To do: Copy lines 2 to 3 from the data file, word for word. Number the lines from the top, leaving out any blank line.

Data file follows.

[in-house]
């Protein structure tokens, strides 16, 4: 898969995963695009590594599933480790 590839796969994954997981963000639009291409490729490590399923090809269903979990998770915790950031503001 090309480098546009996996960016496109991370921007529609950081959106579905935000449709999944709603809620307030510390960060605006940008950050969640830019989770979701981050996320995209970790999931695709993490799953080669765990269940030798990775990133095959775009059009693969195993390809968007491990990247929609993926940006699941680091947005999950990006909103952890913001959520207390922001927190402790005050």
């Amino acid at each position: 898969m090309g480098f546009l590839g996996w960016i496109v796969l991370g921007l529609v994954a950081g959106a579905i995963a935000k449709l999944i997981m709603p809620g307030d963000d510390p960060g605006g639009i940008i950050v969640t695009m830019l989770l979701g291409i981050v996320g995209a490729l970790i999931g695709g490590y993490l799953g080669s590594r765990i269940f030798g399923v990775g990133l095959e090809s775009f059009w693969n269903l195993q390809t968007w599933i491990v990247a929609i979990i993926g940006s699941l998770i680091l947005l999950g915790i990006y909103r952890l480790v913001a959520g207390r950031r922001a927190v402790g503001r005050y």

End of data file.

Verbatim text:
């Protein structure tokens, strides 16, 4: 898969995963695009590594599933480790 590839796969994954997981963000639009291409490729490590399923090809269903979990998770915790950031503001 090309480098546009996996960016496109991370921007529609950081959106579905935000449709999944709603809620307030510390960060605006940008950050969640830019989770979701981050996320995209970790999931695709993490799953080669765990269940030798990775990133095959775009059009693969195993390809968007491990990247929609993926940006699941680091947005999950990006909103952890913001959520207390922001927190402790005050």
């Amino acid at each position: 898969m090309g480098f546009l590839g996996w960016i496109v796969l991370g921007l529609v994954a950081g959106a579905i995963a935000k449709l999944i997981m709603p809620g307030d963000d510390p960060g605006g639009i940008i950050v969640t695009m830019l989770l979701g291409i981050v996320g995209a490729l970790i999931g695709g490590y993490l799953g080669s590594r765990i269940f030798g399923v990775g990133l095959e090809s775009f059009w693969n269903l195993q390809t968007w599933i491990v990247a929609i979990i993926g940006s699941l998770i680091l947005l999950g915790i990006y909103r952890l480790v913001a959520g207390r950031r922001a927190v402790g503001r005050y």